Types and Habitat
Mosquitoes that Breed Around the Home
Mosquitoes of some species can fly far from their breeding sites. Their presence in your neighbourhood does not always mean they have bred or will breed there. However, certain mosquitoes are considered domestic species because they breed around the home in small artificial containers such as birdbaths and eavestroughs.
Do all mosquitoes transmit the West Nile Virus?
While there are many species of mosquitoes, the adult Culex pipiens mosquito (the common house mosquito) is the one most commonly associated with West Nile Virus.
The northern house mosquito, Culex pipiens is the most common mosquito in urban and suburban areas of eastern Canada and British Columbia. The larvae can be found in artificial containers and ditches, and also in natural rain puddles and ponds. They thrive in water polluted with organic wastes. The females feed mainly at night mostly on birds, but will also bite people both outdoors and indoors. The tendency of Cx. Pipiens females (that are the wild hosts of West Nile Virus) to feed on people or birds makes them the most likely vector of West Nile Virus in North America, both from birds to birds and from birds to people. A closely related species, Cx. restuans, is found in eastern Canada and the prairie provinces. The larvae are found in similar sites, but the females less commonly bite people.
The eastern tree-hole mosquito, Aedes triseriatus, another fairly common pest around homes, lays its eggs in tree-holes in many hardwoods. The eggs are laid just above the water line in the tree-hole. When rain raises the water level, the eggs hatch. Tires containing decomposing organic material, such as leaves, can stimulate this habitat and may be used by the eastern tree-hole mosquito as a breeding site. A single discarded tire in your yard can be the source of thousands of tree-hole mosquitoes over a summer.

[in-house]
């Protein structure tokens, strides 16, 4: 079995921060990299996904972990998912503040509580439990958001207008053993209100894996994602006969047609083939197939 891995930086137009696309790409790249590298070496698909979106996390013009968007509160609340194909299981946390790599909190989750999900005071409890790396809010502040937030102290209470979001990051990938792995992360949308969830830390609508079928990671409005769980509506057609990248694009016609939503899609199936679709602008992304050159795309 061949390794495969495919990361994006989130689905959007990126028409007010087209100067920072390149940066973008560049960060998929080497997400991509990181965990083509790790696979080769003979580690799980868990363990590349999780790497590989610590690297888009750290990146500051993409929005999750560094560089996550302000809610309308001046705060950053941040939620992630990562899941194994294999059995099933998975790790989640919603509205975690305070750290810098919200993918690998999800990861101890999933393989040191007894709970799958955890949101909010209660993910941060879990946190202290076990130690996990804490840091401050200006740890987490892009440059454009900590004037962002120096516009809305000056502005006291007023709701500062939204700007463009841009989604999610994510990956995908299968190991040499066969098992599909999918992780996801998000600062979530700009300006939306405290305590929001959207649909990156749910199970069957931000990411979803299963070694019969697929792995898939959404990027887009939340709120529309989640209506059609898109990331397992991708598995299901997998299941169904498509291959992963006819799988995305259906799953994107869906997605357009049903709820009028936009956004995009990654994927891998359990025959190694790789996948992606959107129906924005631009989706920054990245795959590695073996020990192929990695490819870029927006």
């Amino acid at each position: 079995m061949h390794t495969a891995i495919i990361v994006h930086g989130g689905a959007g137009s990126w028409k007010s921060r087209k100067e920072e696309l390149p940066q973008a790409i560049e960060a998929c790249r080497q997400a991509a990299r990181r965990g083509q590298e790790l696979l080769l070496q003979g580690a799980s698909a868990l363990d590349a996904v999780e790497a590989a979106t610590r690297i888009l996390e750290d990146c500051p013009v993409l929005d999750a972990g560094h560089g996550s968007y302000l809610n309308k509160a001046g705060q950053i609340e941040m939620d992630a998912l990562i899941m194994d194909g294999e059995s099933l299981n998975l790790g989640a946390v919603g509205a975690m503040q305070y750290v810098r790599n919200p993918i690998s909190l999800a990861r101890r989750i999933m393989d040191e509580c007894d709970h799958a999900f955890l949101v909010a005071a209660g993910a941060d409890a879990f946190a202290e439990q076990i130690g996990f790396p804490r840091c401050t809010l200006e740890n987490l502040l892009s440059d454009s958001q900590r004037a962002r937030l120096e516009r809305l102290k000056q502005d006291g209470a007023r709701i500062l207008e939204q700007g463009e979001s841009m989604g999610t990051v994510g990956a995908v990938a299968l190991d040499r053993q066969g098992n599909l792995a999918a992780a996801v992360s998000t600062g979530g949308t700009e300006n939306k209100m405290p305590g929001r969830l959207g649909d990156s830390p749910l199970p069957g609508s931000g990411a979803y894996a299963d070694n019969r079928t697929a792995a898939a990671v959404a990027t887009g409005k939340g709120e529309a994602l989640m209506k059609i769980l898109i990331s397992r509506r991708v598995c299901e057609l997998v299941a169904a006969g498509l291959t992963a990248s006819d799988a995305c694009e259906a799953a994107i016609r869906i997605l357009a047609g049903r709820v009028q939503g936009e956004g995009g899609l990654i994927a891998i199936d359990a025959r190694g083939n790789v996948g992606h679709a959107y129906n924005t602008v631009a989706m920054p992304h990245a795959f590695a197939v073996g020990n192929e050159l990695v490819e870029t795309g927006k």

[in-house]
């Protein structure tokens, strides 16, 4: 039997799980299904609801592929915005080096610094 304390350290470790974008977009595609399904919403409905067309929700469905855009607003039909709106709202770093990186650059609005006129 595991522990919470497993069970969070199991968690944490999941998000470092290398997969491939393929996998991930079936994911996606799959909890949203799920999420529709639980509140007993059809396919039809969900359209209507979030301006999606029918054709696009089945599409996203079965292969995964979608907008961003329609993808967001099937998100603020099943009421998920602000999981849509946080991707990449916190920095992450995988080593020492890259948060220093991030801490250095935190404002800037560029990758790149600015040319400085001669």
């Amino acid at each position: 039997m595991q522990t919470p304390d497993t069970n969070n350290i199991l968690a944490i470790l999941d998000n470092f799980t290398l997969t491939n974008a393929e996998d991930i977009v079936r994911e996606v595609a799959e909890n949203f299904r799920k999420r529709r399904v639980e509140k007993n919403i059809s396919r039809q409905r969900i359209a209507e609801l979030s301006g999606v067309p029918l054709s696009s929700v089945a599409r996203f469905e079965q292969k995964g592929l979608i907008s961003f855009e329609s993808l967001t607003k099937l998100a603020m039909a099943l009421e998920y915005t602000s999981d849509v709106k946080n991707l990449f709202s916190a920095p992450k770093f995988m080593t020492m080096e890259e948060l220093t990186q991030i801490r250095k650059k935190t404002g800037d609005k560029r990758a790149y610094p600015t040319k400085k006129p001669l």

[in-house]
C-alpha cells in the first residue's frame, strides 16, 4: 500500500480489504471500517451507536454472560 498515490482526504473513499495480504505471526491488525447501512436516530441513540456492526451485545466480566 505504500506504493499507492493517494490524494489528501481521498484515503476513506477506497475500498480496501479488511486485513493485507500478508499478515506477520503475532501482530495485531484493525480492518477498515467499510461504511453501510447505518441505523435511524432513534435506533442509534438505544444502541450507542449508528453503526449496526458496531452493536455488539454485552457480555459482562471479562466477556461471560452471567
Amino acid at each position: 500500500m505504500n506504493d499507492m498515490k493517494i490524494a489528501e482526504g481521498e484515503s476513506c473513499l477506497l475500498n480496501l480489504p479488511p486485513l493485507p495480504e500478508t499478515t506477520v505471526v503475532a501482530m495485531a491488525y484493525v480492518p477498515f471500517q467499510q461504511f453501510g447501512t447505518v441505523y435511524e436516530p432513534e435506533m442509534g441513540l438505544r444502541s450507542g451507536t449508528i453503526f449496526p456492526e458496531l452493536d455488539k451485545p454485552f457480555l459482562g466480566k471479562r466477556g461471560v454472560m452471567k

Larvae of Ochlerotatus atropalpus, which normally live in rock pools, and those of Anopheles punctipennis, which normally live in ponds and marshes, are sometimes found in artificial containers near dwellings. Females of these species will bite people, and may be pests around your home. Larger bodies of water on residential properties, such as ponds, snowmelt pools and grassy ditches, may form breeding sites for many other species too many to name here. Some of these species are significant pests; others never bite people.
For more information: Public Health Agency of Canada
The Life Cycle of Mosquitoes
Because they are aquatic in their immature stages, all mosquitoes must have water in which to develop. The larvae cannot develop in tall grass or shrubbery, although the adults may be found resting in these spots during the day.
The females of some mosquito species lay their eggs directly on the surface of water, in a raft of between 100 and 400 eggs. The eggs hatch in a day or so into larvae. Other species leave their eggs in a spot that will flood later, such as mud at the edge of a drying pond.
Mosquito larvae look like worms, with no legs or wings; they are often known as "wigglers". They need to breathe air, so they hang from the water surface and feed there by filtering small particles from the water, but will dive to the bottom for short periods to feed or escape capture. They grow rapidly during this stage, molting four times during the next few days. On the fourth molt, they become pupae, where they form legs and wings.
The comma-shaped pupae are also known as "tumblers" because they somersault in the water when disturbed. They cannot eat and must breathe air through two tubes on their backs. The mosquitoes grow inside the pupae. When they are ready, in about two days or so, they split the pupal skin and emerge as adults
The adult mosquitoes rest on the surface of the water until they are strong enough to fly, at which time they will search for something to eat. This entire life cycle from egg to adult can be completed in less than 10 days when the temperature is favourable.
|| Click on this picture to view the Mosquito Breeding cycle